What’s been your best and worst marketing ideas?
Best marketing for me has always been word of mouth. Never underestimate a client who loves your work and tells all her friends and family. I’ve seen photographer friends of mine whose businesses have spread like wildfire because of it. I’ve never had a “wild fire” experience, all slow and steady, which is fine with me as it gave me a chance to learn from my mistakes and get good policies and prices in place.
You can have all the potential clients in the world calling in, but if you don’t have good policies – they can have a field day with your sanity. And if you do not have proactive pricing built for a profit, you’ll get burned out and hate what you once loved.
I truly believe there is a difference between a client and a “right client” (aka target client). I try my best to pre-qualify all my clients to match up with the right clients as best I can. And no, a right client does not necessarily mean “wealthy” either!
As for the worst marketing ideas … it is tough to put a generalized “worst” without knowing more information on someone’s business, but generally speaking it is not advised to do a direct mailing for high end children’s photography (senior photography may be a different story) – especially if you have limited marketing funds. I highly recommend focusing your marketing dollars on something less risky. A fab book on marketing is Guerrilla Marketing by Jay Conrad Levinson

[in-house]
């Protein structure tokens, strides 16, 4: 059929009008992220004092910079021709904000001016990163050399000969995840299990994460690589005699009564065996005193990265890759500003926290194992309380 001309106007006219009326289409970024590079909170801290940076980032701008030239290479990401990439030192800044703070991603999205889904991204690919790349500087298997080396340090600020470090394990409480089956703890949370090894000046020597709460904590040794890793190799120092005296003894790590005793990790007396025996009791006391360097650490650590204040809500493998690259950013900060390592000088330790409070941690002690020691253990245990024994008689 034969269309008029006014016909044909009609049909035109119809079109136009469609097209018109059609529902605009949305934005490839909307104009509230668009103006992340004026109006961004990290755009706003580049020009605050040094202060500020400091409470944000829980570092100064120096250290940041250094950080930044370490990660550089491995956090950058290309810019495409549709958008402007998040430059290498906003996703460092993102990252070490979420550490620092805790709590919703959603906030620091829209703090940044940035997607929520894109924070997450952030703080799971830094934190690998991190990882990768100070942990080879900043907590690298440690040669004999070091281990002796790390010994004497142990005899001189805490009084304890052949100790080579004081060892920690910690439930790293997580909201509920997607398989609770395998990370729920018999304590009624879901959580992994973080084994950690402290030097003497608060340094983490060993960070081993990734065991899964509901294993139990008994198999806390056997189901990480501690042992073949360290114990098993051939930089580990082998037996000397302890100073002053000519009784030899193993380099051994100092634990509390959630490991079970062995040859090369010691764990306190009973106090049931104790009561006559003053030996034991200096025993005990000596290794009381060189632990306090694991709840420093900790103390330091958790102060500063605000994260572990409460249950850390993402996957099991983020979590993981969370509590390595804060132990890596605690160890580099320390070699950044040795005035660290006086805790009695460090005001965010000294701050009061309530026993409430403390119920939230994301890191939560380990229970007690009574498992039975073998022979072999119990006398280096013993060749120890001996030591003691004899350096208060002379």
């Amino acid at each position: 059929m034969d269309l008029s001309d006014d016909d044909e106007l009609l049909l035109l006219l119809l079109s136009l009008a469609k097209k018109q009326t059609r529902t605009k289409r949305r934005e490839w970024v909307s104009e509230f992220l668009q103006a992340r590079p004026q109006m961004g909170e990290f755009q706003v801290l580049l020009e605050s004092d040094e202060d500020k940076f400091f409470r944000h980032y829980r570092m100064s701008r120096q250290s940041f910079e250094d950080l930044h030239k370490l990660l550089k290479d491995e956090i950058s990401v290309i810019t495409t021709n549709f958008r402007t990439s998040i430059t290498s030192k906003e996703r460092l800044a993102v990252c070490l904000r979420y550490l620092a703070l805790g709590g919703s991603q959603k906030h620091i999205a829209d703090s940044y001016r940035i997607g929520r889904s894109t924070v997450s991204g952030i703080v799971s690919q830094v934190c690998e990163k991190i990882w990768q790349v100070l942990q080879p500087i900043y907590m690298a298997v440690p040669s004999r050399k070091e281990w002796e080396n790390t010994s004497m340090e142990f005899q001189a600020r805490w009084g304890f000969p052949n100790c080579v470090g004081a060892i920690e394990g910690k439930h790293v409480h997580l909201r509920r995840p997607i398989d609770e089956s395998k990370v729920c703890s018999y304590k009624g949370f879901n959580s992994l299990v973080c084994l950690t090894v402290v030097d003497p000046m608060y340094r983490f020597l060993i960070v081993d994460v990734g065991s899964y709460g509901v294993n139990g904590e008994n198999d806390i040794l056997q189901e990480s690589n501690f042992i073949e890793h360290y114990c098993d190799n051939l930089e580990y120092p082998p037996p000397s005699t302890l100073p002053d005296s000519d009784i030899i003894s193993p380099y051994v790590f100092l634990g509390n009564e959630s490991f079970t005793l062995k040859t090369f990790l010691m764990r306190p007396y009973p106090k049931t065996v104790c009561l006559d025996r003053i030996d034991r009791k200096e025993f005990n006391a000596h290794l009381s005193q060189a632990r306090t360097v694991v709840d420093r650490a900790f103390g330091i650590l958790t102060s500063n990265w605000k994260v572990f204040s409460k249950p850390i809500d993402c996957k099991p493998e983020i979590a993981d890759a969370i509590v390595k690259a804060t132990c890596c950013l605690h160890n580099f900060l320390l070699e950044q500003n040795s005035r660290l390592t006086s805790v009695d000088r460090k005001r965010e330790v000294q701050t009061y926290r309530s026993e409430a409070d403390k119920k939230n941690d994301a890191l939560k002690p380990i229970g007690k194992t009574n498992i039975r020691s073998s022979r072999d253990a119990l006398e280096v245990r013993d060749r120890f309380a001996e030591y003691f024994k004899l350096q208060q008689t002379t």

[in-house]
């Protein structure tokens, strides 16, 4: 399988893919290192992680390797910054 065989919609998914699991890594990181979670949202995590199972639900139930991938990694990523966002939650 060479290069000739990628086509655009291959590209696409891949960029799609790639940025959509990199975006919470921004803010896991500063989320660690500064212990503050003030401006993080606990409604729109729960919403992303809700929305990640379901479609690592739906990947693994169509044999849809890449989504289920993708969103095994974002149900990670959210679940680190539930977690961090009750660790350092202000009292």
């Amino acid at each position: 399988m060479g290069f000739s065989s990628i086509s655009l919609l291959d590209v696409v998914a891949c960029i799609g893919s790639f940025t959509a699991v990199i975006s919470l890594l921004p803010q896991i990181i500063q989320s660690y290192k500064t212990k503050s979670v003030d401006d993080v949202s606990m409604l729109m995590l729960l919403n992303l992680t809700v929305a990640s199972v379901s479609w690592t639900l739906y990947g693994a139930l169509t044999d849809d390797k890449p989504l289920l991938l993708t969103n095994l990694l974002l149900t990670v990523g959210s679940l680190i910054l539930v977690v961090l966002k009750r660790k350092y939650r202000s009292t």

Weakness in the business?
I am not a huge phone person so I often let phone calls go to voice mail and I will sort through them later on that day. Although, for the past two years I’ve noticed a trend in which clients do not call to book sessions, they do so online through email. Now email, I can do email. *Laughs*

What is your favorite indulgence (besides red lipstick ;)?
Photography-wise … I love my medium pink Jill-E camera bag! I love anything pink and it is the right size for my two camera bodies and favorite lenses.
I am not sure that could be considered an “indulgence” in a field where many photographers have an array of various lenses (I have my three favorites) and equipment – I like to keep things simple.
Unrelated to photography, I have a weakness for comfy pj’s, good smelling candles, 100 calorie Little Debbie snacks, and anything Sephora.

Did you ever have a moment when you thought, ‘what am I doing?’